Comments, Conversations, and Coffee



By: Marilyn L. Davis

sun in a cup of coffee

“Let us make a special effort to stop communicating with each other, so we can have some conversation.” 
 Mark Twain

Communicating or Conversing through Comments?

I received an email recently that touched me. The reader said, “Reading your articles is like a great conversation. They are informative, laced with humor, insight and valuable information. I get myself a big cup of coffee to satisfy my illusion of a conversation with you, Marilyn.”

Later in the day, I got this comment from Delicia Powers, a poet at Wikinut.com. ” I admire so much Marilyn your style of writing…we are allowed to follow your stream of thoughts effortlessly. They become our own and we are comfortable, at home with feelings that flow so honestly through your mind…you put it so beautifully in one of your earlier pages…your thoughts are all connected threads unraveling…not the exact quote of your words but what remains in my mind…a marvelous story of self-discovery…thank you Marilyn, I am looking forward to reading more…”

I almost didn’t write anything that day wanting to savor the comments.

While I would like to take credit for Alice Bag’s quote, I cannot. However, it reflects how my writing is transforming.

“…I became obsessed with following the threads of my memories, one leading to another. I start pulling on a single, seemingly trivial strand, only to discover it is attached to a longer strand; that one in turn is attached to an even bigger one. Sometimes, I find I have tugged a whole, hidden tapestry of my past into view, one thread at a time.”

Delicia has an excellent point in that my connected threads are unraveling. Learning about writing as I am means that there’s a new style emerging. I am discovering a completely new types of writing – the personal essay and memoir.

The “I’m narrating the experience and including my thoughts and feelings, the nit-picky examination of what was, what came to be, and what I’m doing with it”. No, it’s not a genre yet, but certainly an apt description of the process.

About two years ago, when I started writing about addiction and recovery on another site,  I thought that I must write long-drawn-out articles to stand out. Stand out is not exactly the right term, maybe just write more to be in the running is more accurate. After all, why should anyone read my article over all the others published that day?

In my more honest moments, I realize that writing about addiction is not like warm, fuzzy, ethereal poems or feel good narratives. These articles are about the harm done to others and ourselves. Addiction is the raw hunger that drives us to self-destruct, the complete and total disdain for not just the abstract “fellow man”, but our children, our parents, and us. In our use, we do not care about other people. Defining addiction beyond the simple fact of using drugs and alcohol, how it affects people, and how to recover are parts of my mission.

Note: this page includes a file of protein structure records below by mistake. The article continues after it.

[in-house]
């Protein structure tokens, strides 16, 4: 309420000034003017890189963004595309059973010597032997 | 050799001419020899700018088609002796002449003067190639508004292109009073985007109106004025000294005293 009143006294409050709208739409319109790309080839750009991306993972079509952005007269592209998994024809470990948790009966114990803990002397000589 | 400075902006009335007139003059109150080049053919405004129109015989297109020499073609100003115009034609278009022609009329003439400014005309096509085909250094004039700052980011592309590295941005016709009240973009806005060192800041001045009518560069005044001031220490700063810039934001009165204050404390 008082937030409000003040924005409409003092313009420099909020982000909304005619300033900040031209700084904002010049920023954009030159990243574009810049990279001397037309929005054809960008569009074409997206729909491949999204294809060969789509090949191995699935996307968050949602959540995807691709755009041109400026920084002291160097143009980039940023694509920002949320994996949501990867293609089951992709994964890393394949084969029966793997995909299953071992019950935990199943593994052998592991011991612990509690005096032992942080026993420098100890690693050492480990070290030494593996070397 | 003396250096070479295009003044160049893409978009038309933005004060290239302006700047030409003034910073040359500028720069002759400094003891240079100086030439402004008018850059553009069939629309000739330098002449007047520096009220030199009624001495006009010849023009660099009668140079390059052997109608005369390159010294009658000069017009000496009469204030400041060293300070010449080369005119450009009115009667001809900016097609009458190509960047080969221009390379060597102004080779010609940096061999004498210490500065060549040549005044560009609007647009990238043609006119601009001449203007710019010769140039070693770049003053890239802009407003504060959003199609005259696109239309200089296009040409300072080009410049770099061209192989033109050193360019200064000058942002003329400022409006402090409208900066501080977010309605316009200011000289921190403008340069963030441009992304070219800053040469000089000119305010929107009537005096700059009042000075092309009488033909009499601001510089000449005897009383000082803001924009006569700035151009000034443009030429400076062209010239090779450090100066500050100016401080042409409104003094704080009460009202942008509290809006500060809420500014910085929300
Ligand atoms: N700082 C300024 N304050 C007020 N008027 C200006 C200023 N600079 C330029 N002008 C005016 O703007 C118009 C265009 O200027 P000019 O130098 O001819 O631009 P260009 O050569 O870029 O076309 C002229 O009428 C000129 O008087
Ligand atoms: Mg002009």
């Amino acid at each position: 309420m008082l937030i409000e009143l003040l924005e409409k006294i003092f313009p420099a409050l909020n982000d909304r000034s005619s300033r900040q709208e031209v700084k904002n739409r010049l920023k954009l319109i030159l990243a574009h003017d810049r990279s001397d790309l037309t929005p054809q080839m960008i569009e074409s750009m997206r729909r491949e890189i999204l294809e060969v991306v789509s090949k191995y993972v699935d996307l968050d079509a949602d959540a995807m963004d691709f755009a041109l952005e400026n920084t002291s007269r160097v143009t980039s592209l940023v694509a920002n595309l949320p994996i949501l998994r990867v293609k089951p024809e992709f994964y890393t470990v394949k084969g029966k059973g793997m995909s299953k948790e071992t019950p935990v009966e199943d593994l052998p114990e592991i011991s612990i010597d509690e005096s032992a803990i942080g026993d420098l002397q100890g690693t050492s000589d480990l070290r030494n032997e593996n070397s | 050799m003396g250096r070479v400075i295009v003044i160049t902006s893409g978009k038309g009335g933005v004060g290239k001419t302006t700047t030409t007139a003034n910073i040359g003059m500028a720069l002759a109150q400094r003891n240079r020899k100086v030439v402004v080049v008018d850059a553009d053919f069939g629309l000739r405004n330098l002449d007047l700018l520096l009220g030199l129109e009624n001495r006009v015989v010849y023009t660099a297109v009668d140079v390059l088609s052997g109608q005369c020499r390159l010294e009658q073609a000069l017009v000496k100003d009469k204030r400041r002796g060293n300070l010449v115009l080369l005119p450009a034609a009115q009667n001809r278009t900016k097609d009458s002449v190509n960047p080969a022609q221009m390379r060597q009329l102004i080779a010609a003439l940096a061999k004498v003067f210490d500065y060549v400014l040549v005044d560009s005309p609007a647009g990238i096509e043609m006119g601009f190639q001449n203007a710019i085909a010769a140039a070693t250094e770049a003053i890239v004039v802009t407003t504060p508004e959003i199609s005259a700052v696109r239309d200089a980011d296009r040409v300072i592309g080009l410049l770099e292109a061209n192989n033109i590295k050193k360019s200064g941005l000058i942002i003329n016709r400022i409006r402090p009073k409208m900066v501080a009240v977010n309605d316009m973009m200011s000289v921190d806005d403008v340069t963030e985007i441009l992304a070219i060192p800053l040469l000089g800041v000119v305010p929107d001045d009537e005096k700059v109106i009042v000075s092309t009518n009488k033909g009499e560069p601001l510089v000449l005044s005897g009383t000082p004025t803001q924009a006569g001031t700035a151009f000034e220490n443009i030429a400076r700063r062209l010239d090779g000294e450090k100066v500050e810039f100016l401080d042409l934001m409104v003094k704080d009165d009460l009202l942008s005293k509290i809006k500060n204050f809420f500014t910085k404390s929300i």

heart and ruler (2)

Lengthy is Not Necessarily Better

For a long time, I thought that the examples, underlying causes of addiction and directions to recover needed to be serious, educational, exacting and L-E-N-G-T-H-Y.

I was wrong. Some of my early efforts were tedious, pedantic and nitpicky. I preached and lectured, and I no longer want to spend my time writing lectures.

On my addiction blog, FromAddict2Advocate, I now try to leave out the unnecessary words and find the heart. I would rather give my readers the human stories that illustrate the subject of the lecture; getting to the important aspects in fewer, more straightforward words.

I can educate about addiction and recovery with the A-B-C’s; however, I believe that giving the examples of Ann, Brad, or Carl help readers relate and connect to the issues of addiction and recovery much better than Dragnet’s Joe Friday perspective, “Just the facts”. Writing non-fiction cannot just be the facts and statistics. Are facts important in non-fiction? Certainly they are; however, they must be woven into the article creating an atmosphere where the reader relates to facts and becomes emotionally engaged in them. I am understand that a few concise, well-chosen words can convey the entire concept. They form the heart of the writing, and that is what readers want.

Revealing in our Writing

In Revelatory writing, there is a point in which the writer starts out with the message of conflict, tensions, hardships and adversities and then discovers a solution. It is the written moments of personal insight, awareness, feelings, and thoughts that make non-fiction human. And in writing well, we attract readers who are interested enough in a post to grab a cup of coffee and read awhile.

Now, It Is Your Turn to Chat: Tell Me about Yourself

In truly authentic conversations, I would talk a bit and then listen to you. I would like to keep that going, writer to writer. If you will, indulge me. If you leave a comment, which I always appreciate, tell me something about yourself and your writing. I will grab my coffee and be prepared to learn. Thank you.

1. What have you discovered about yourself through your writing?
2. What motivates you to write?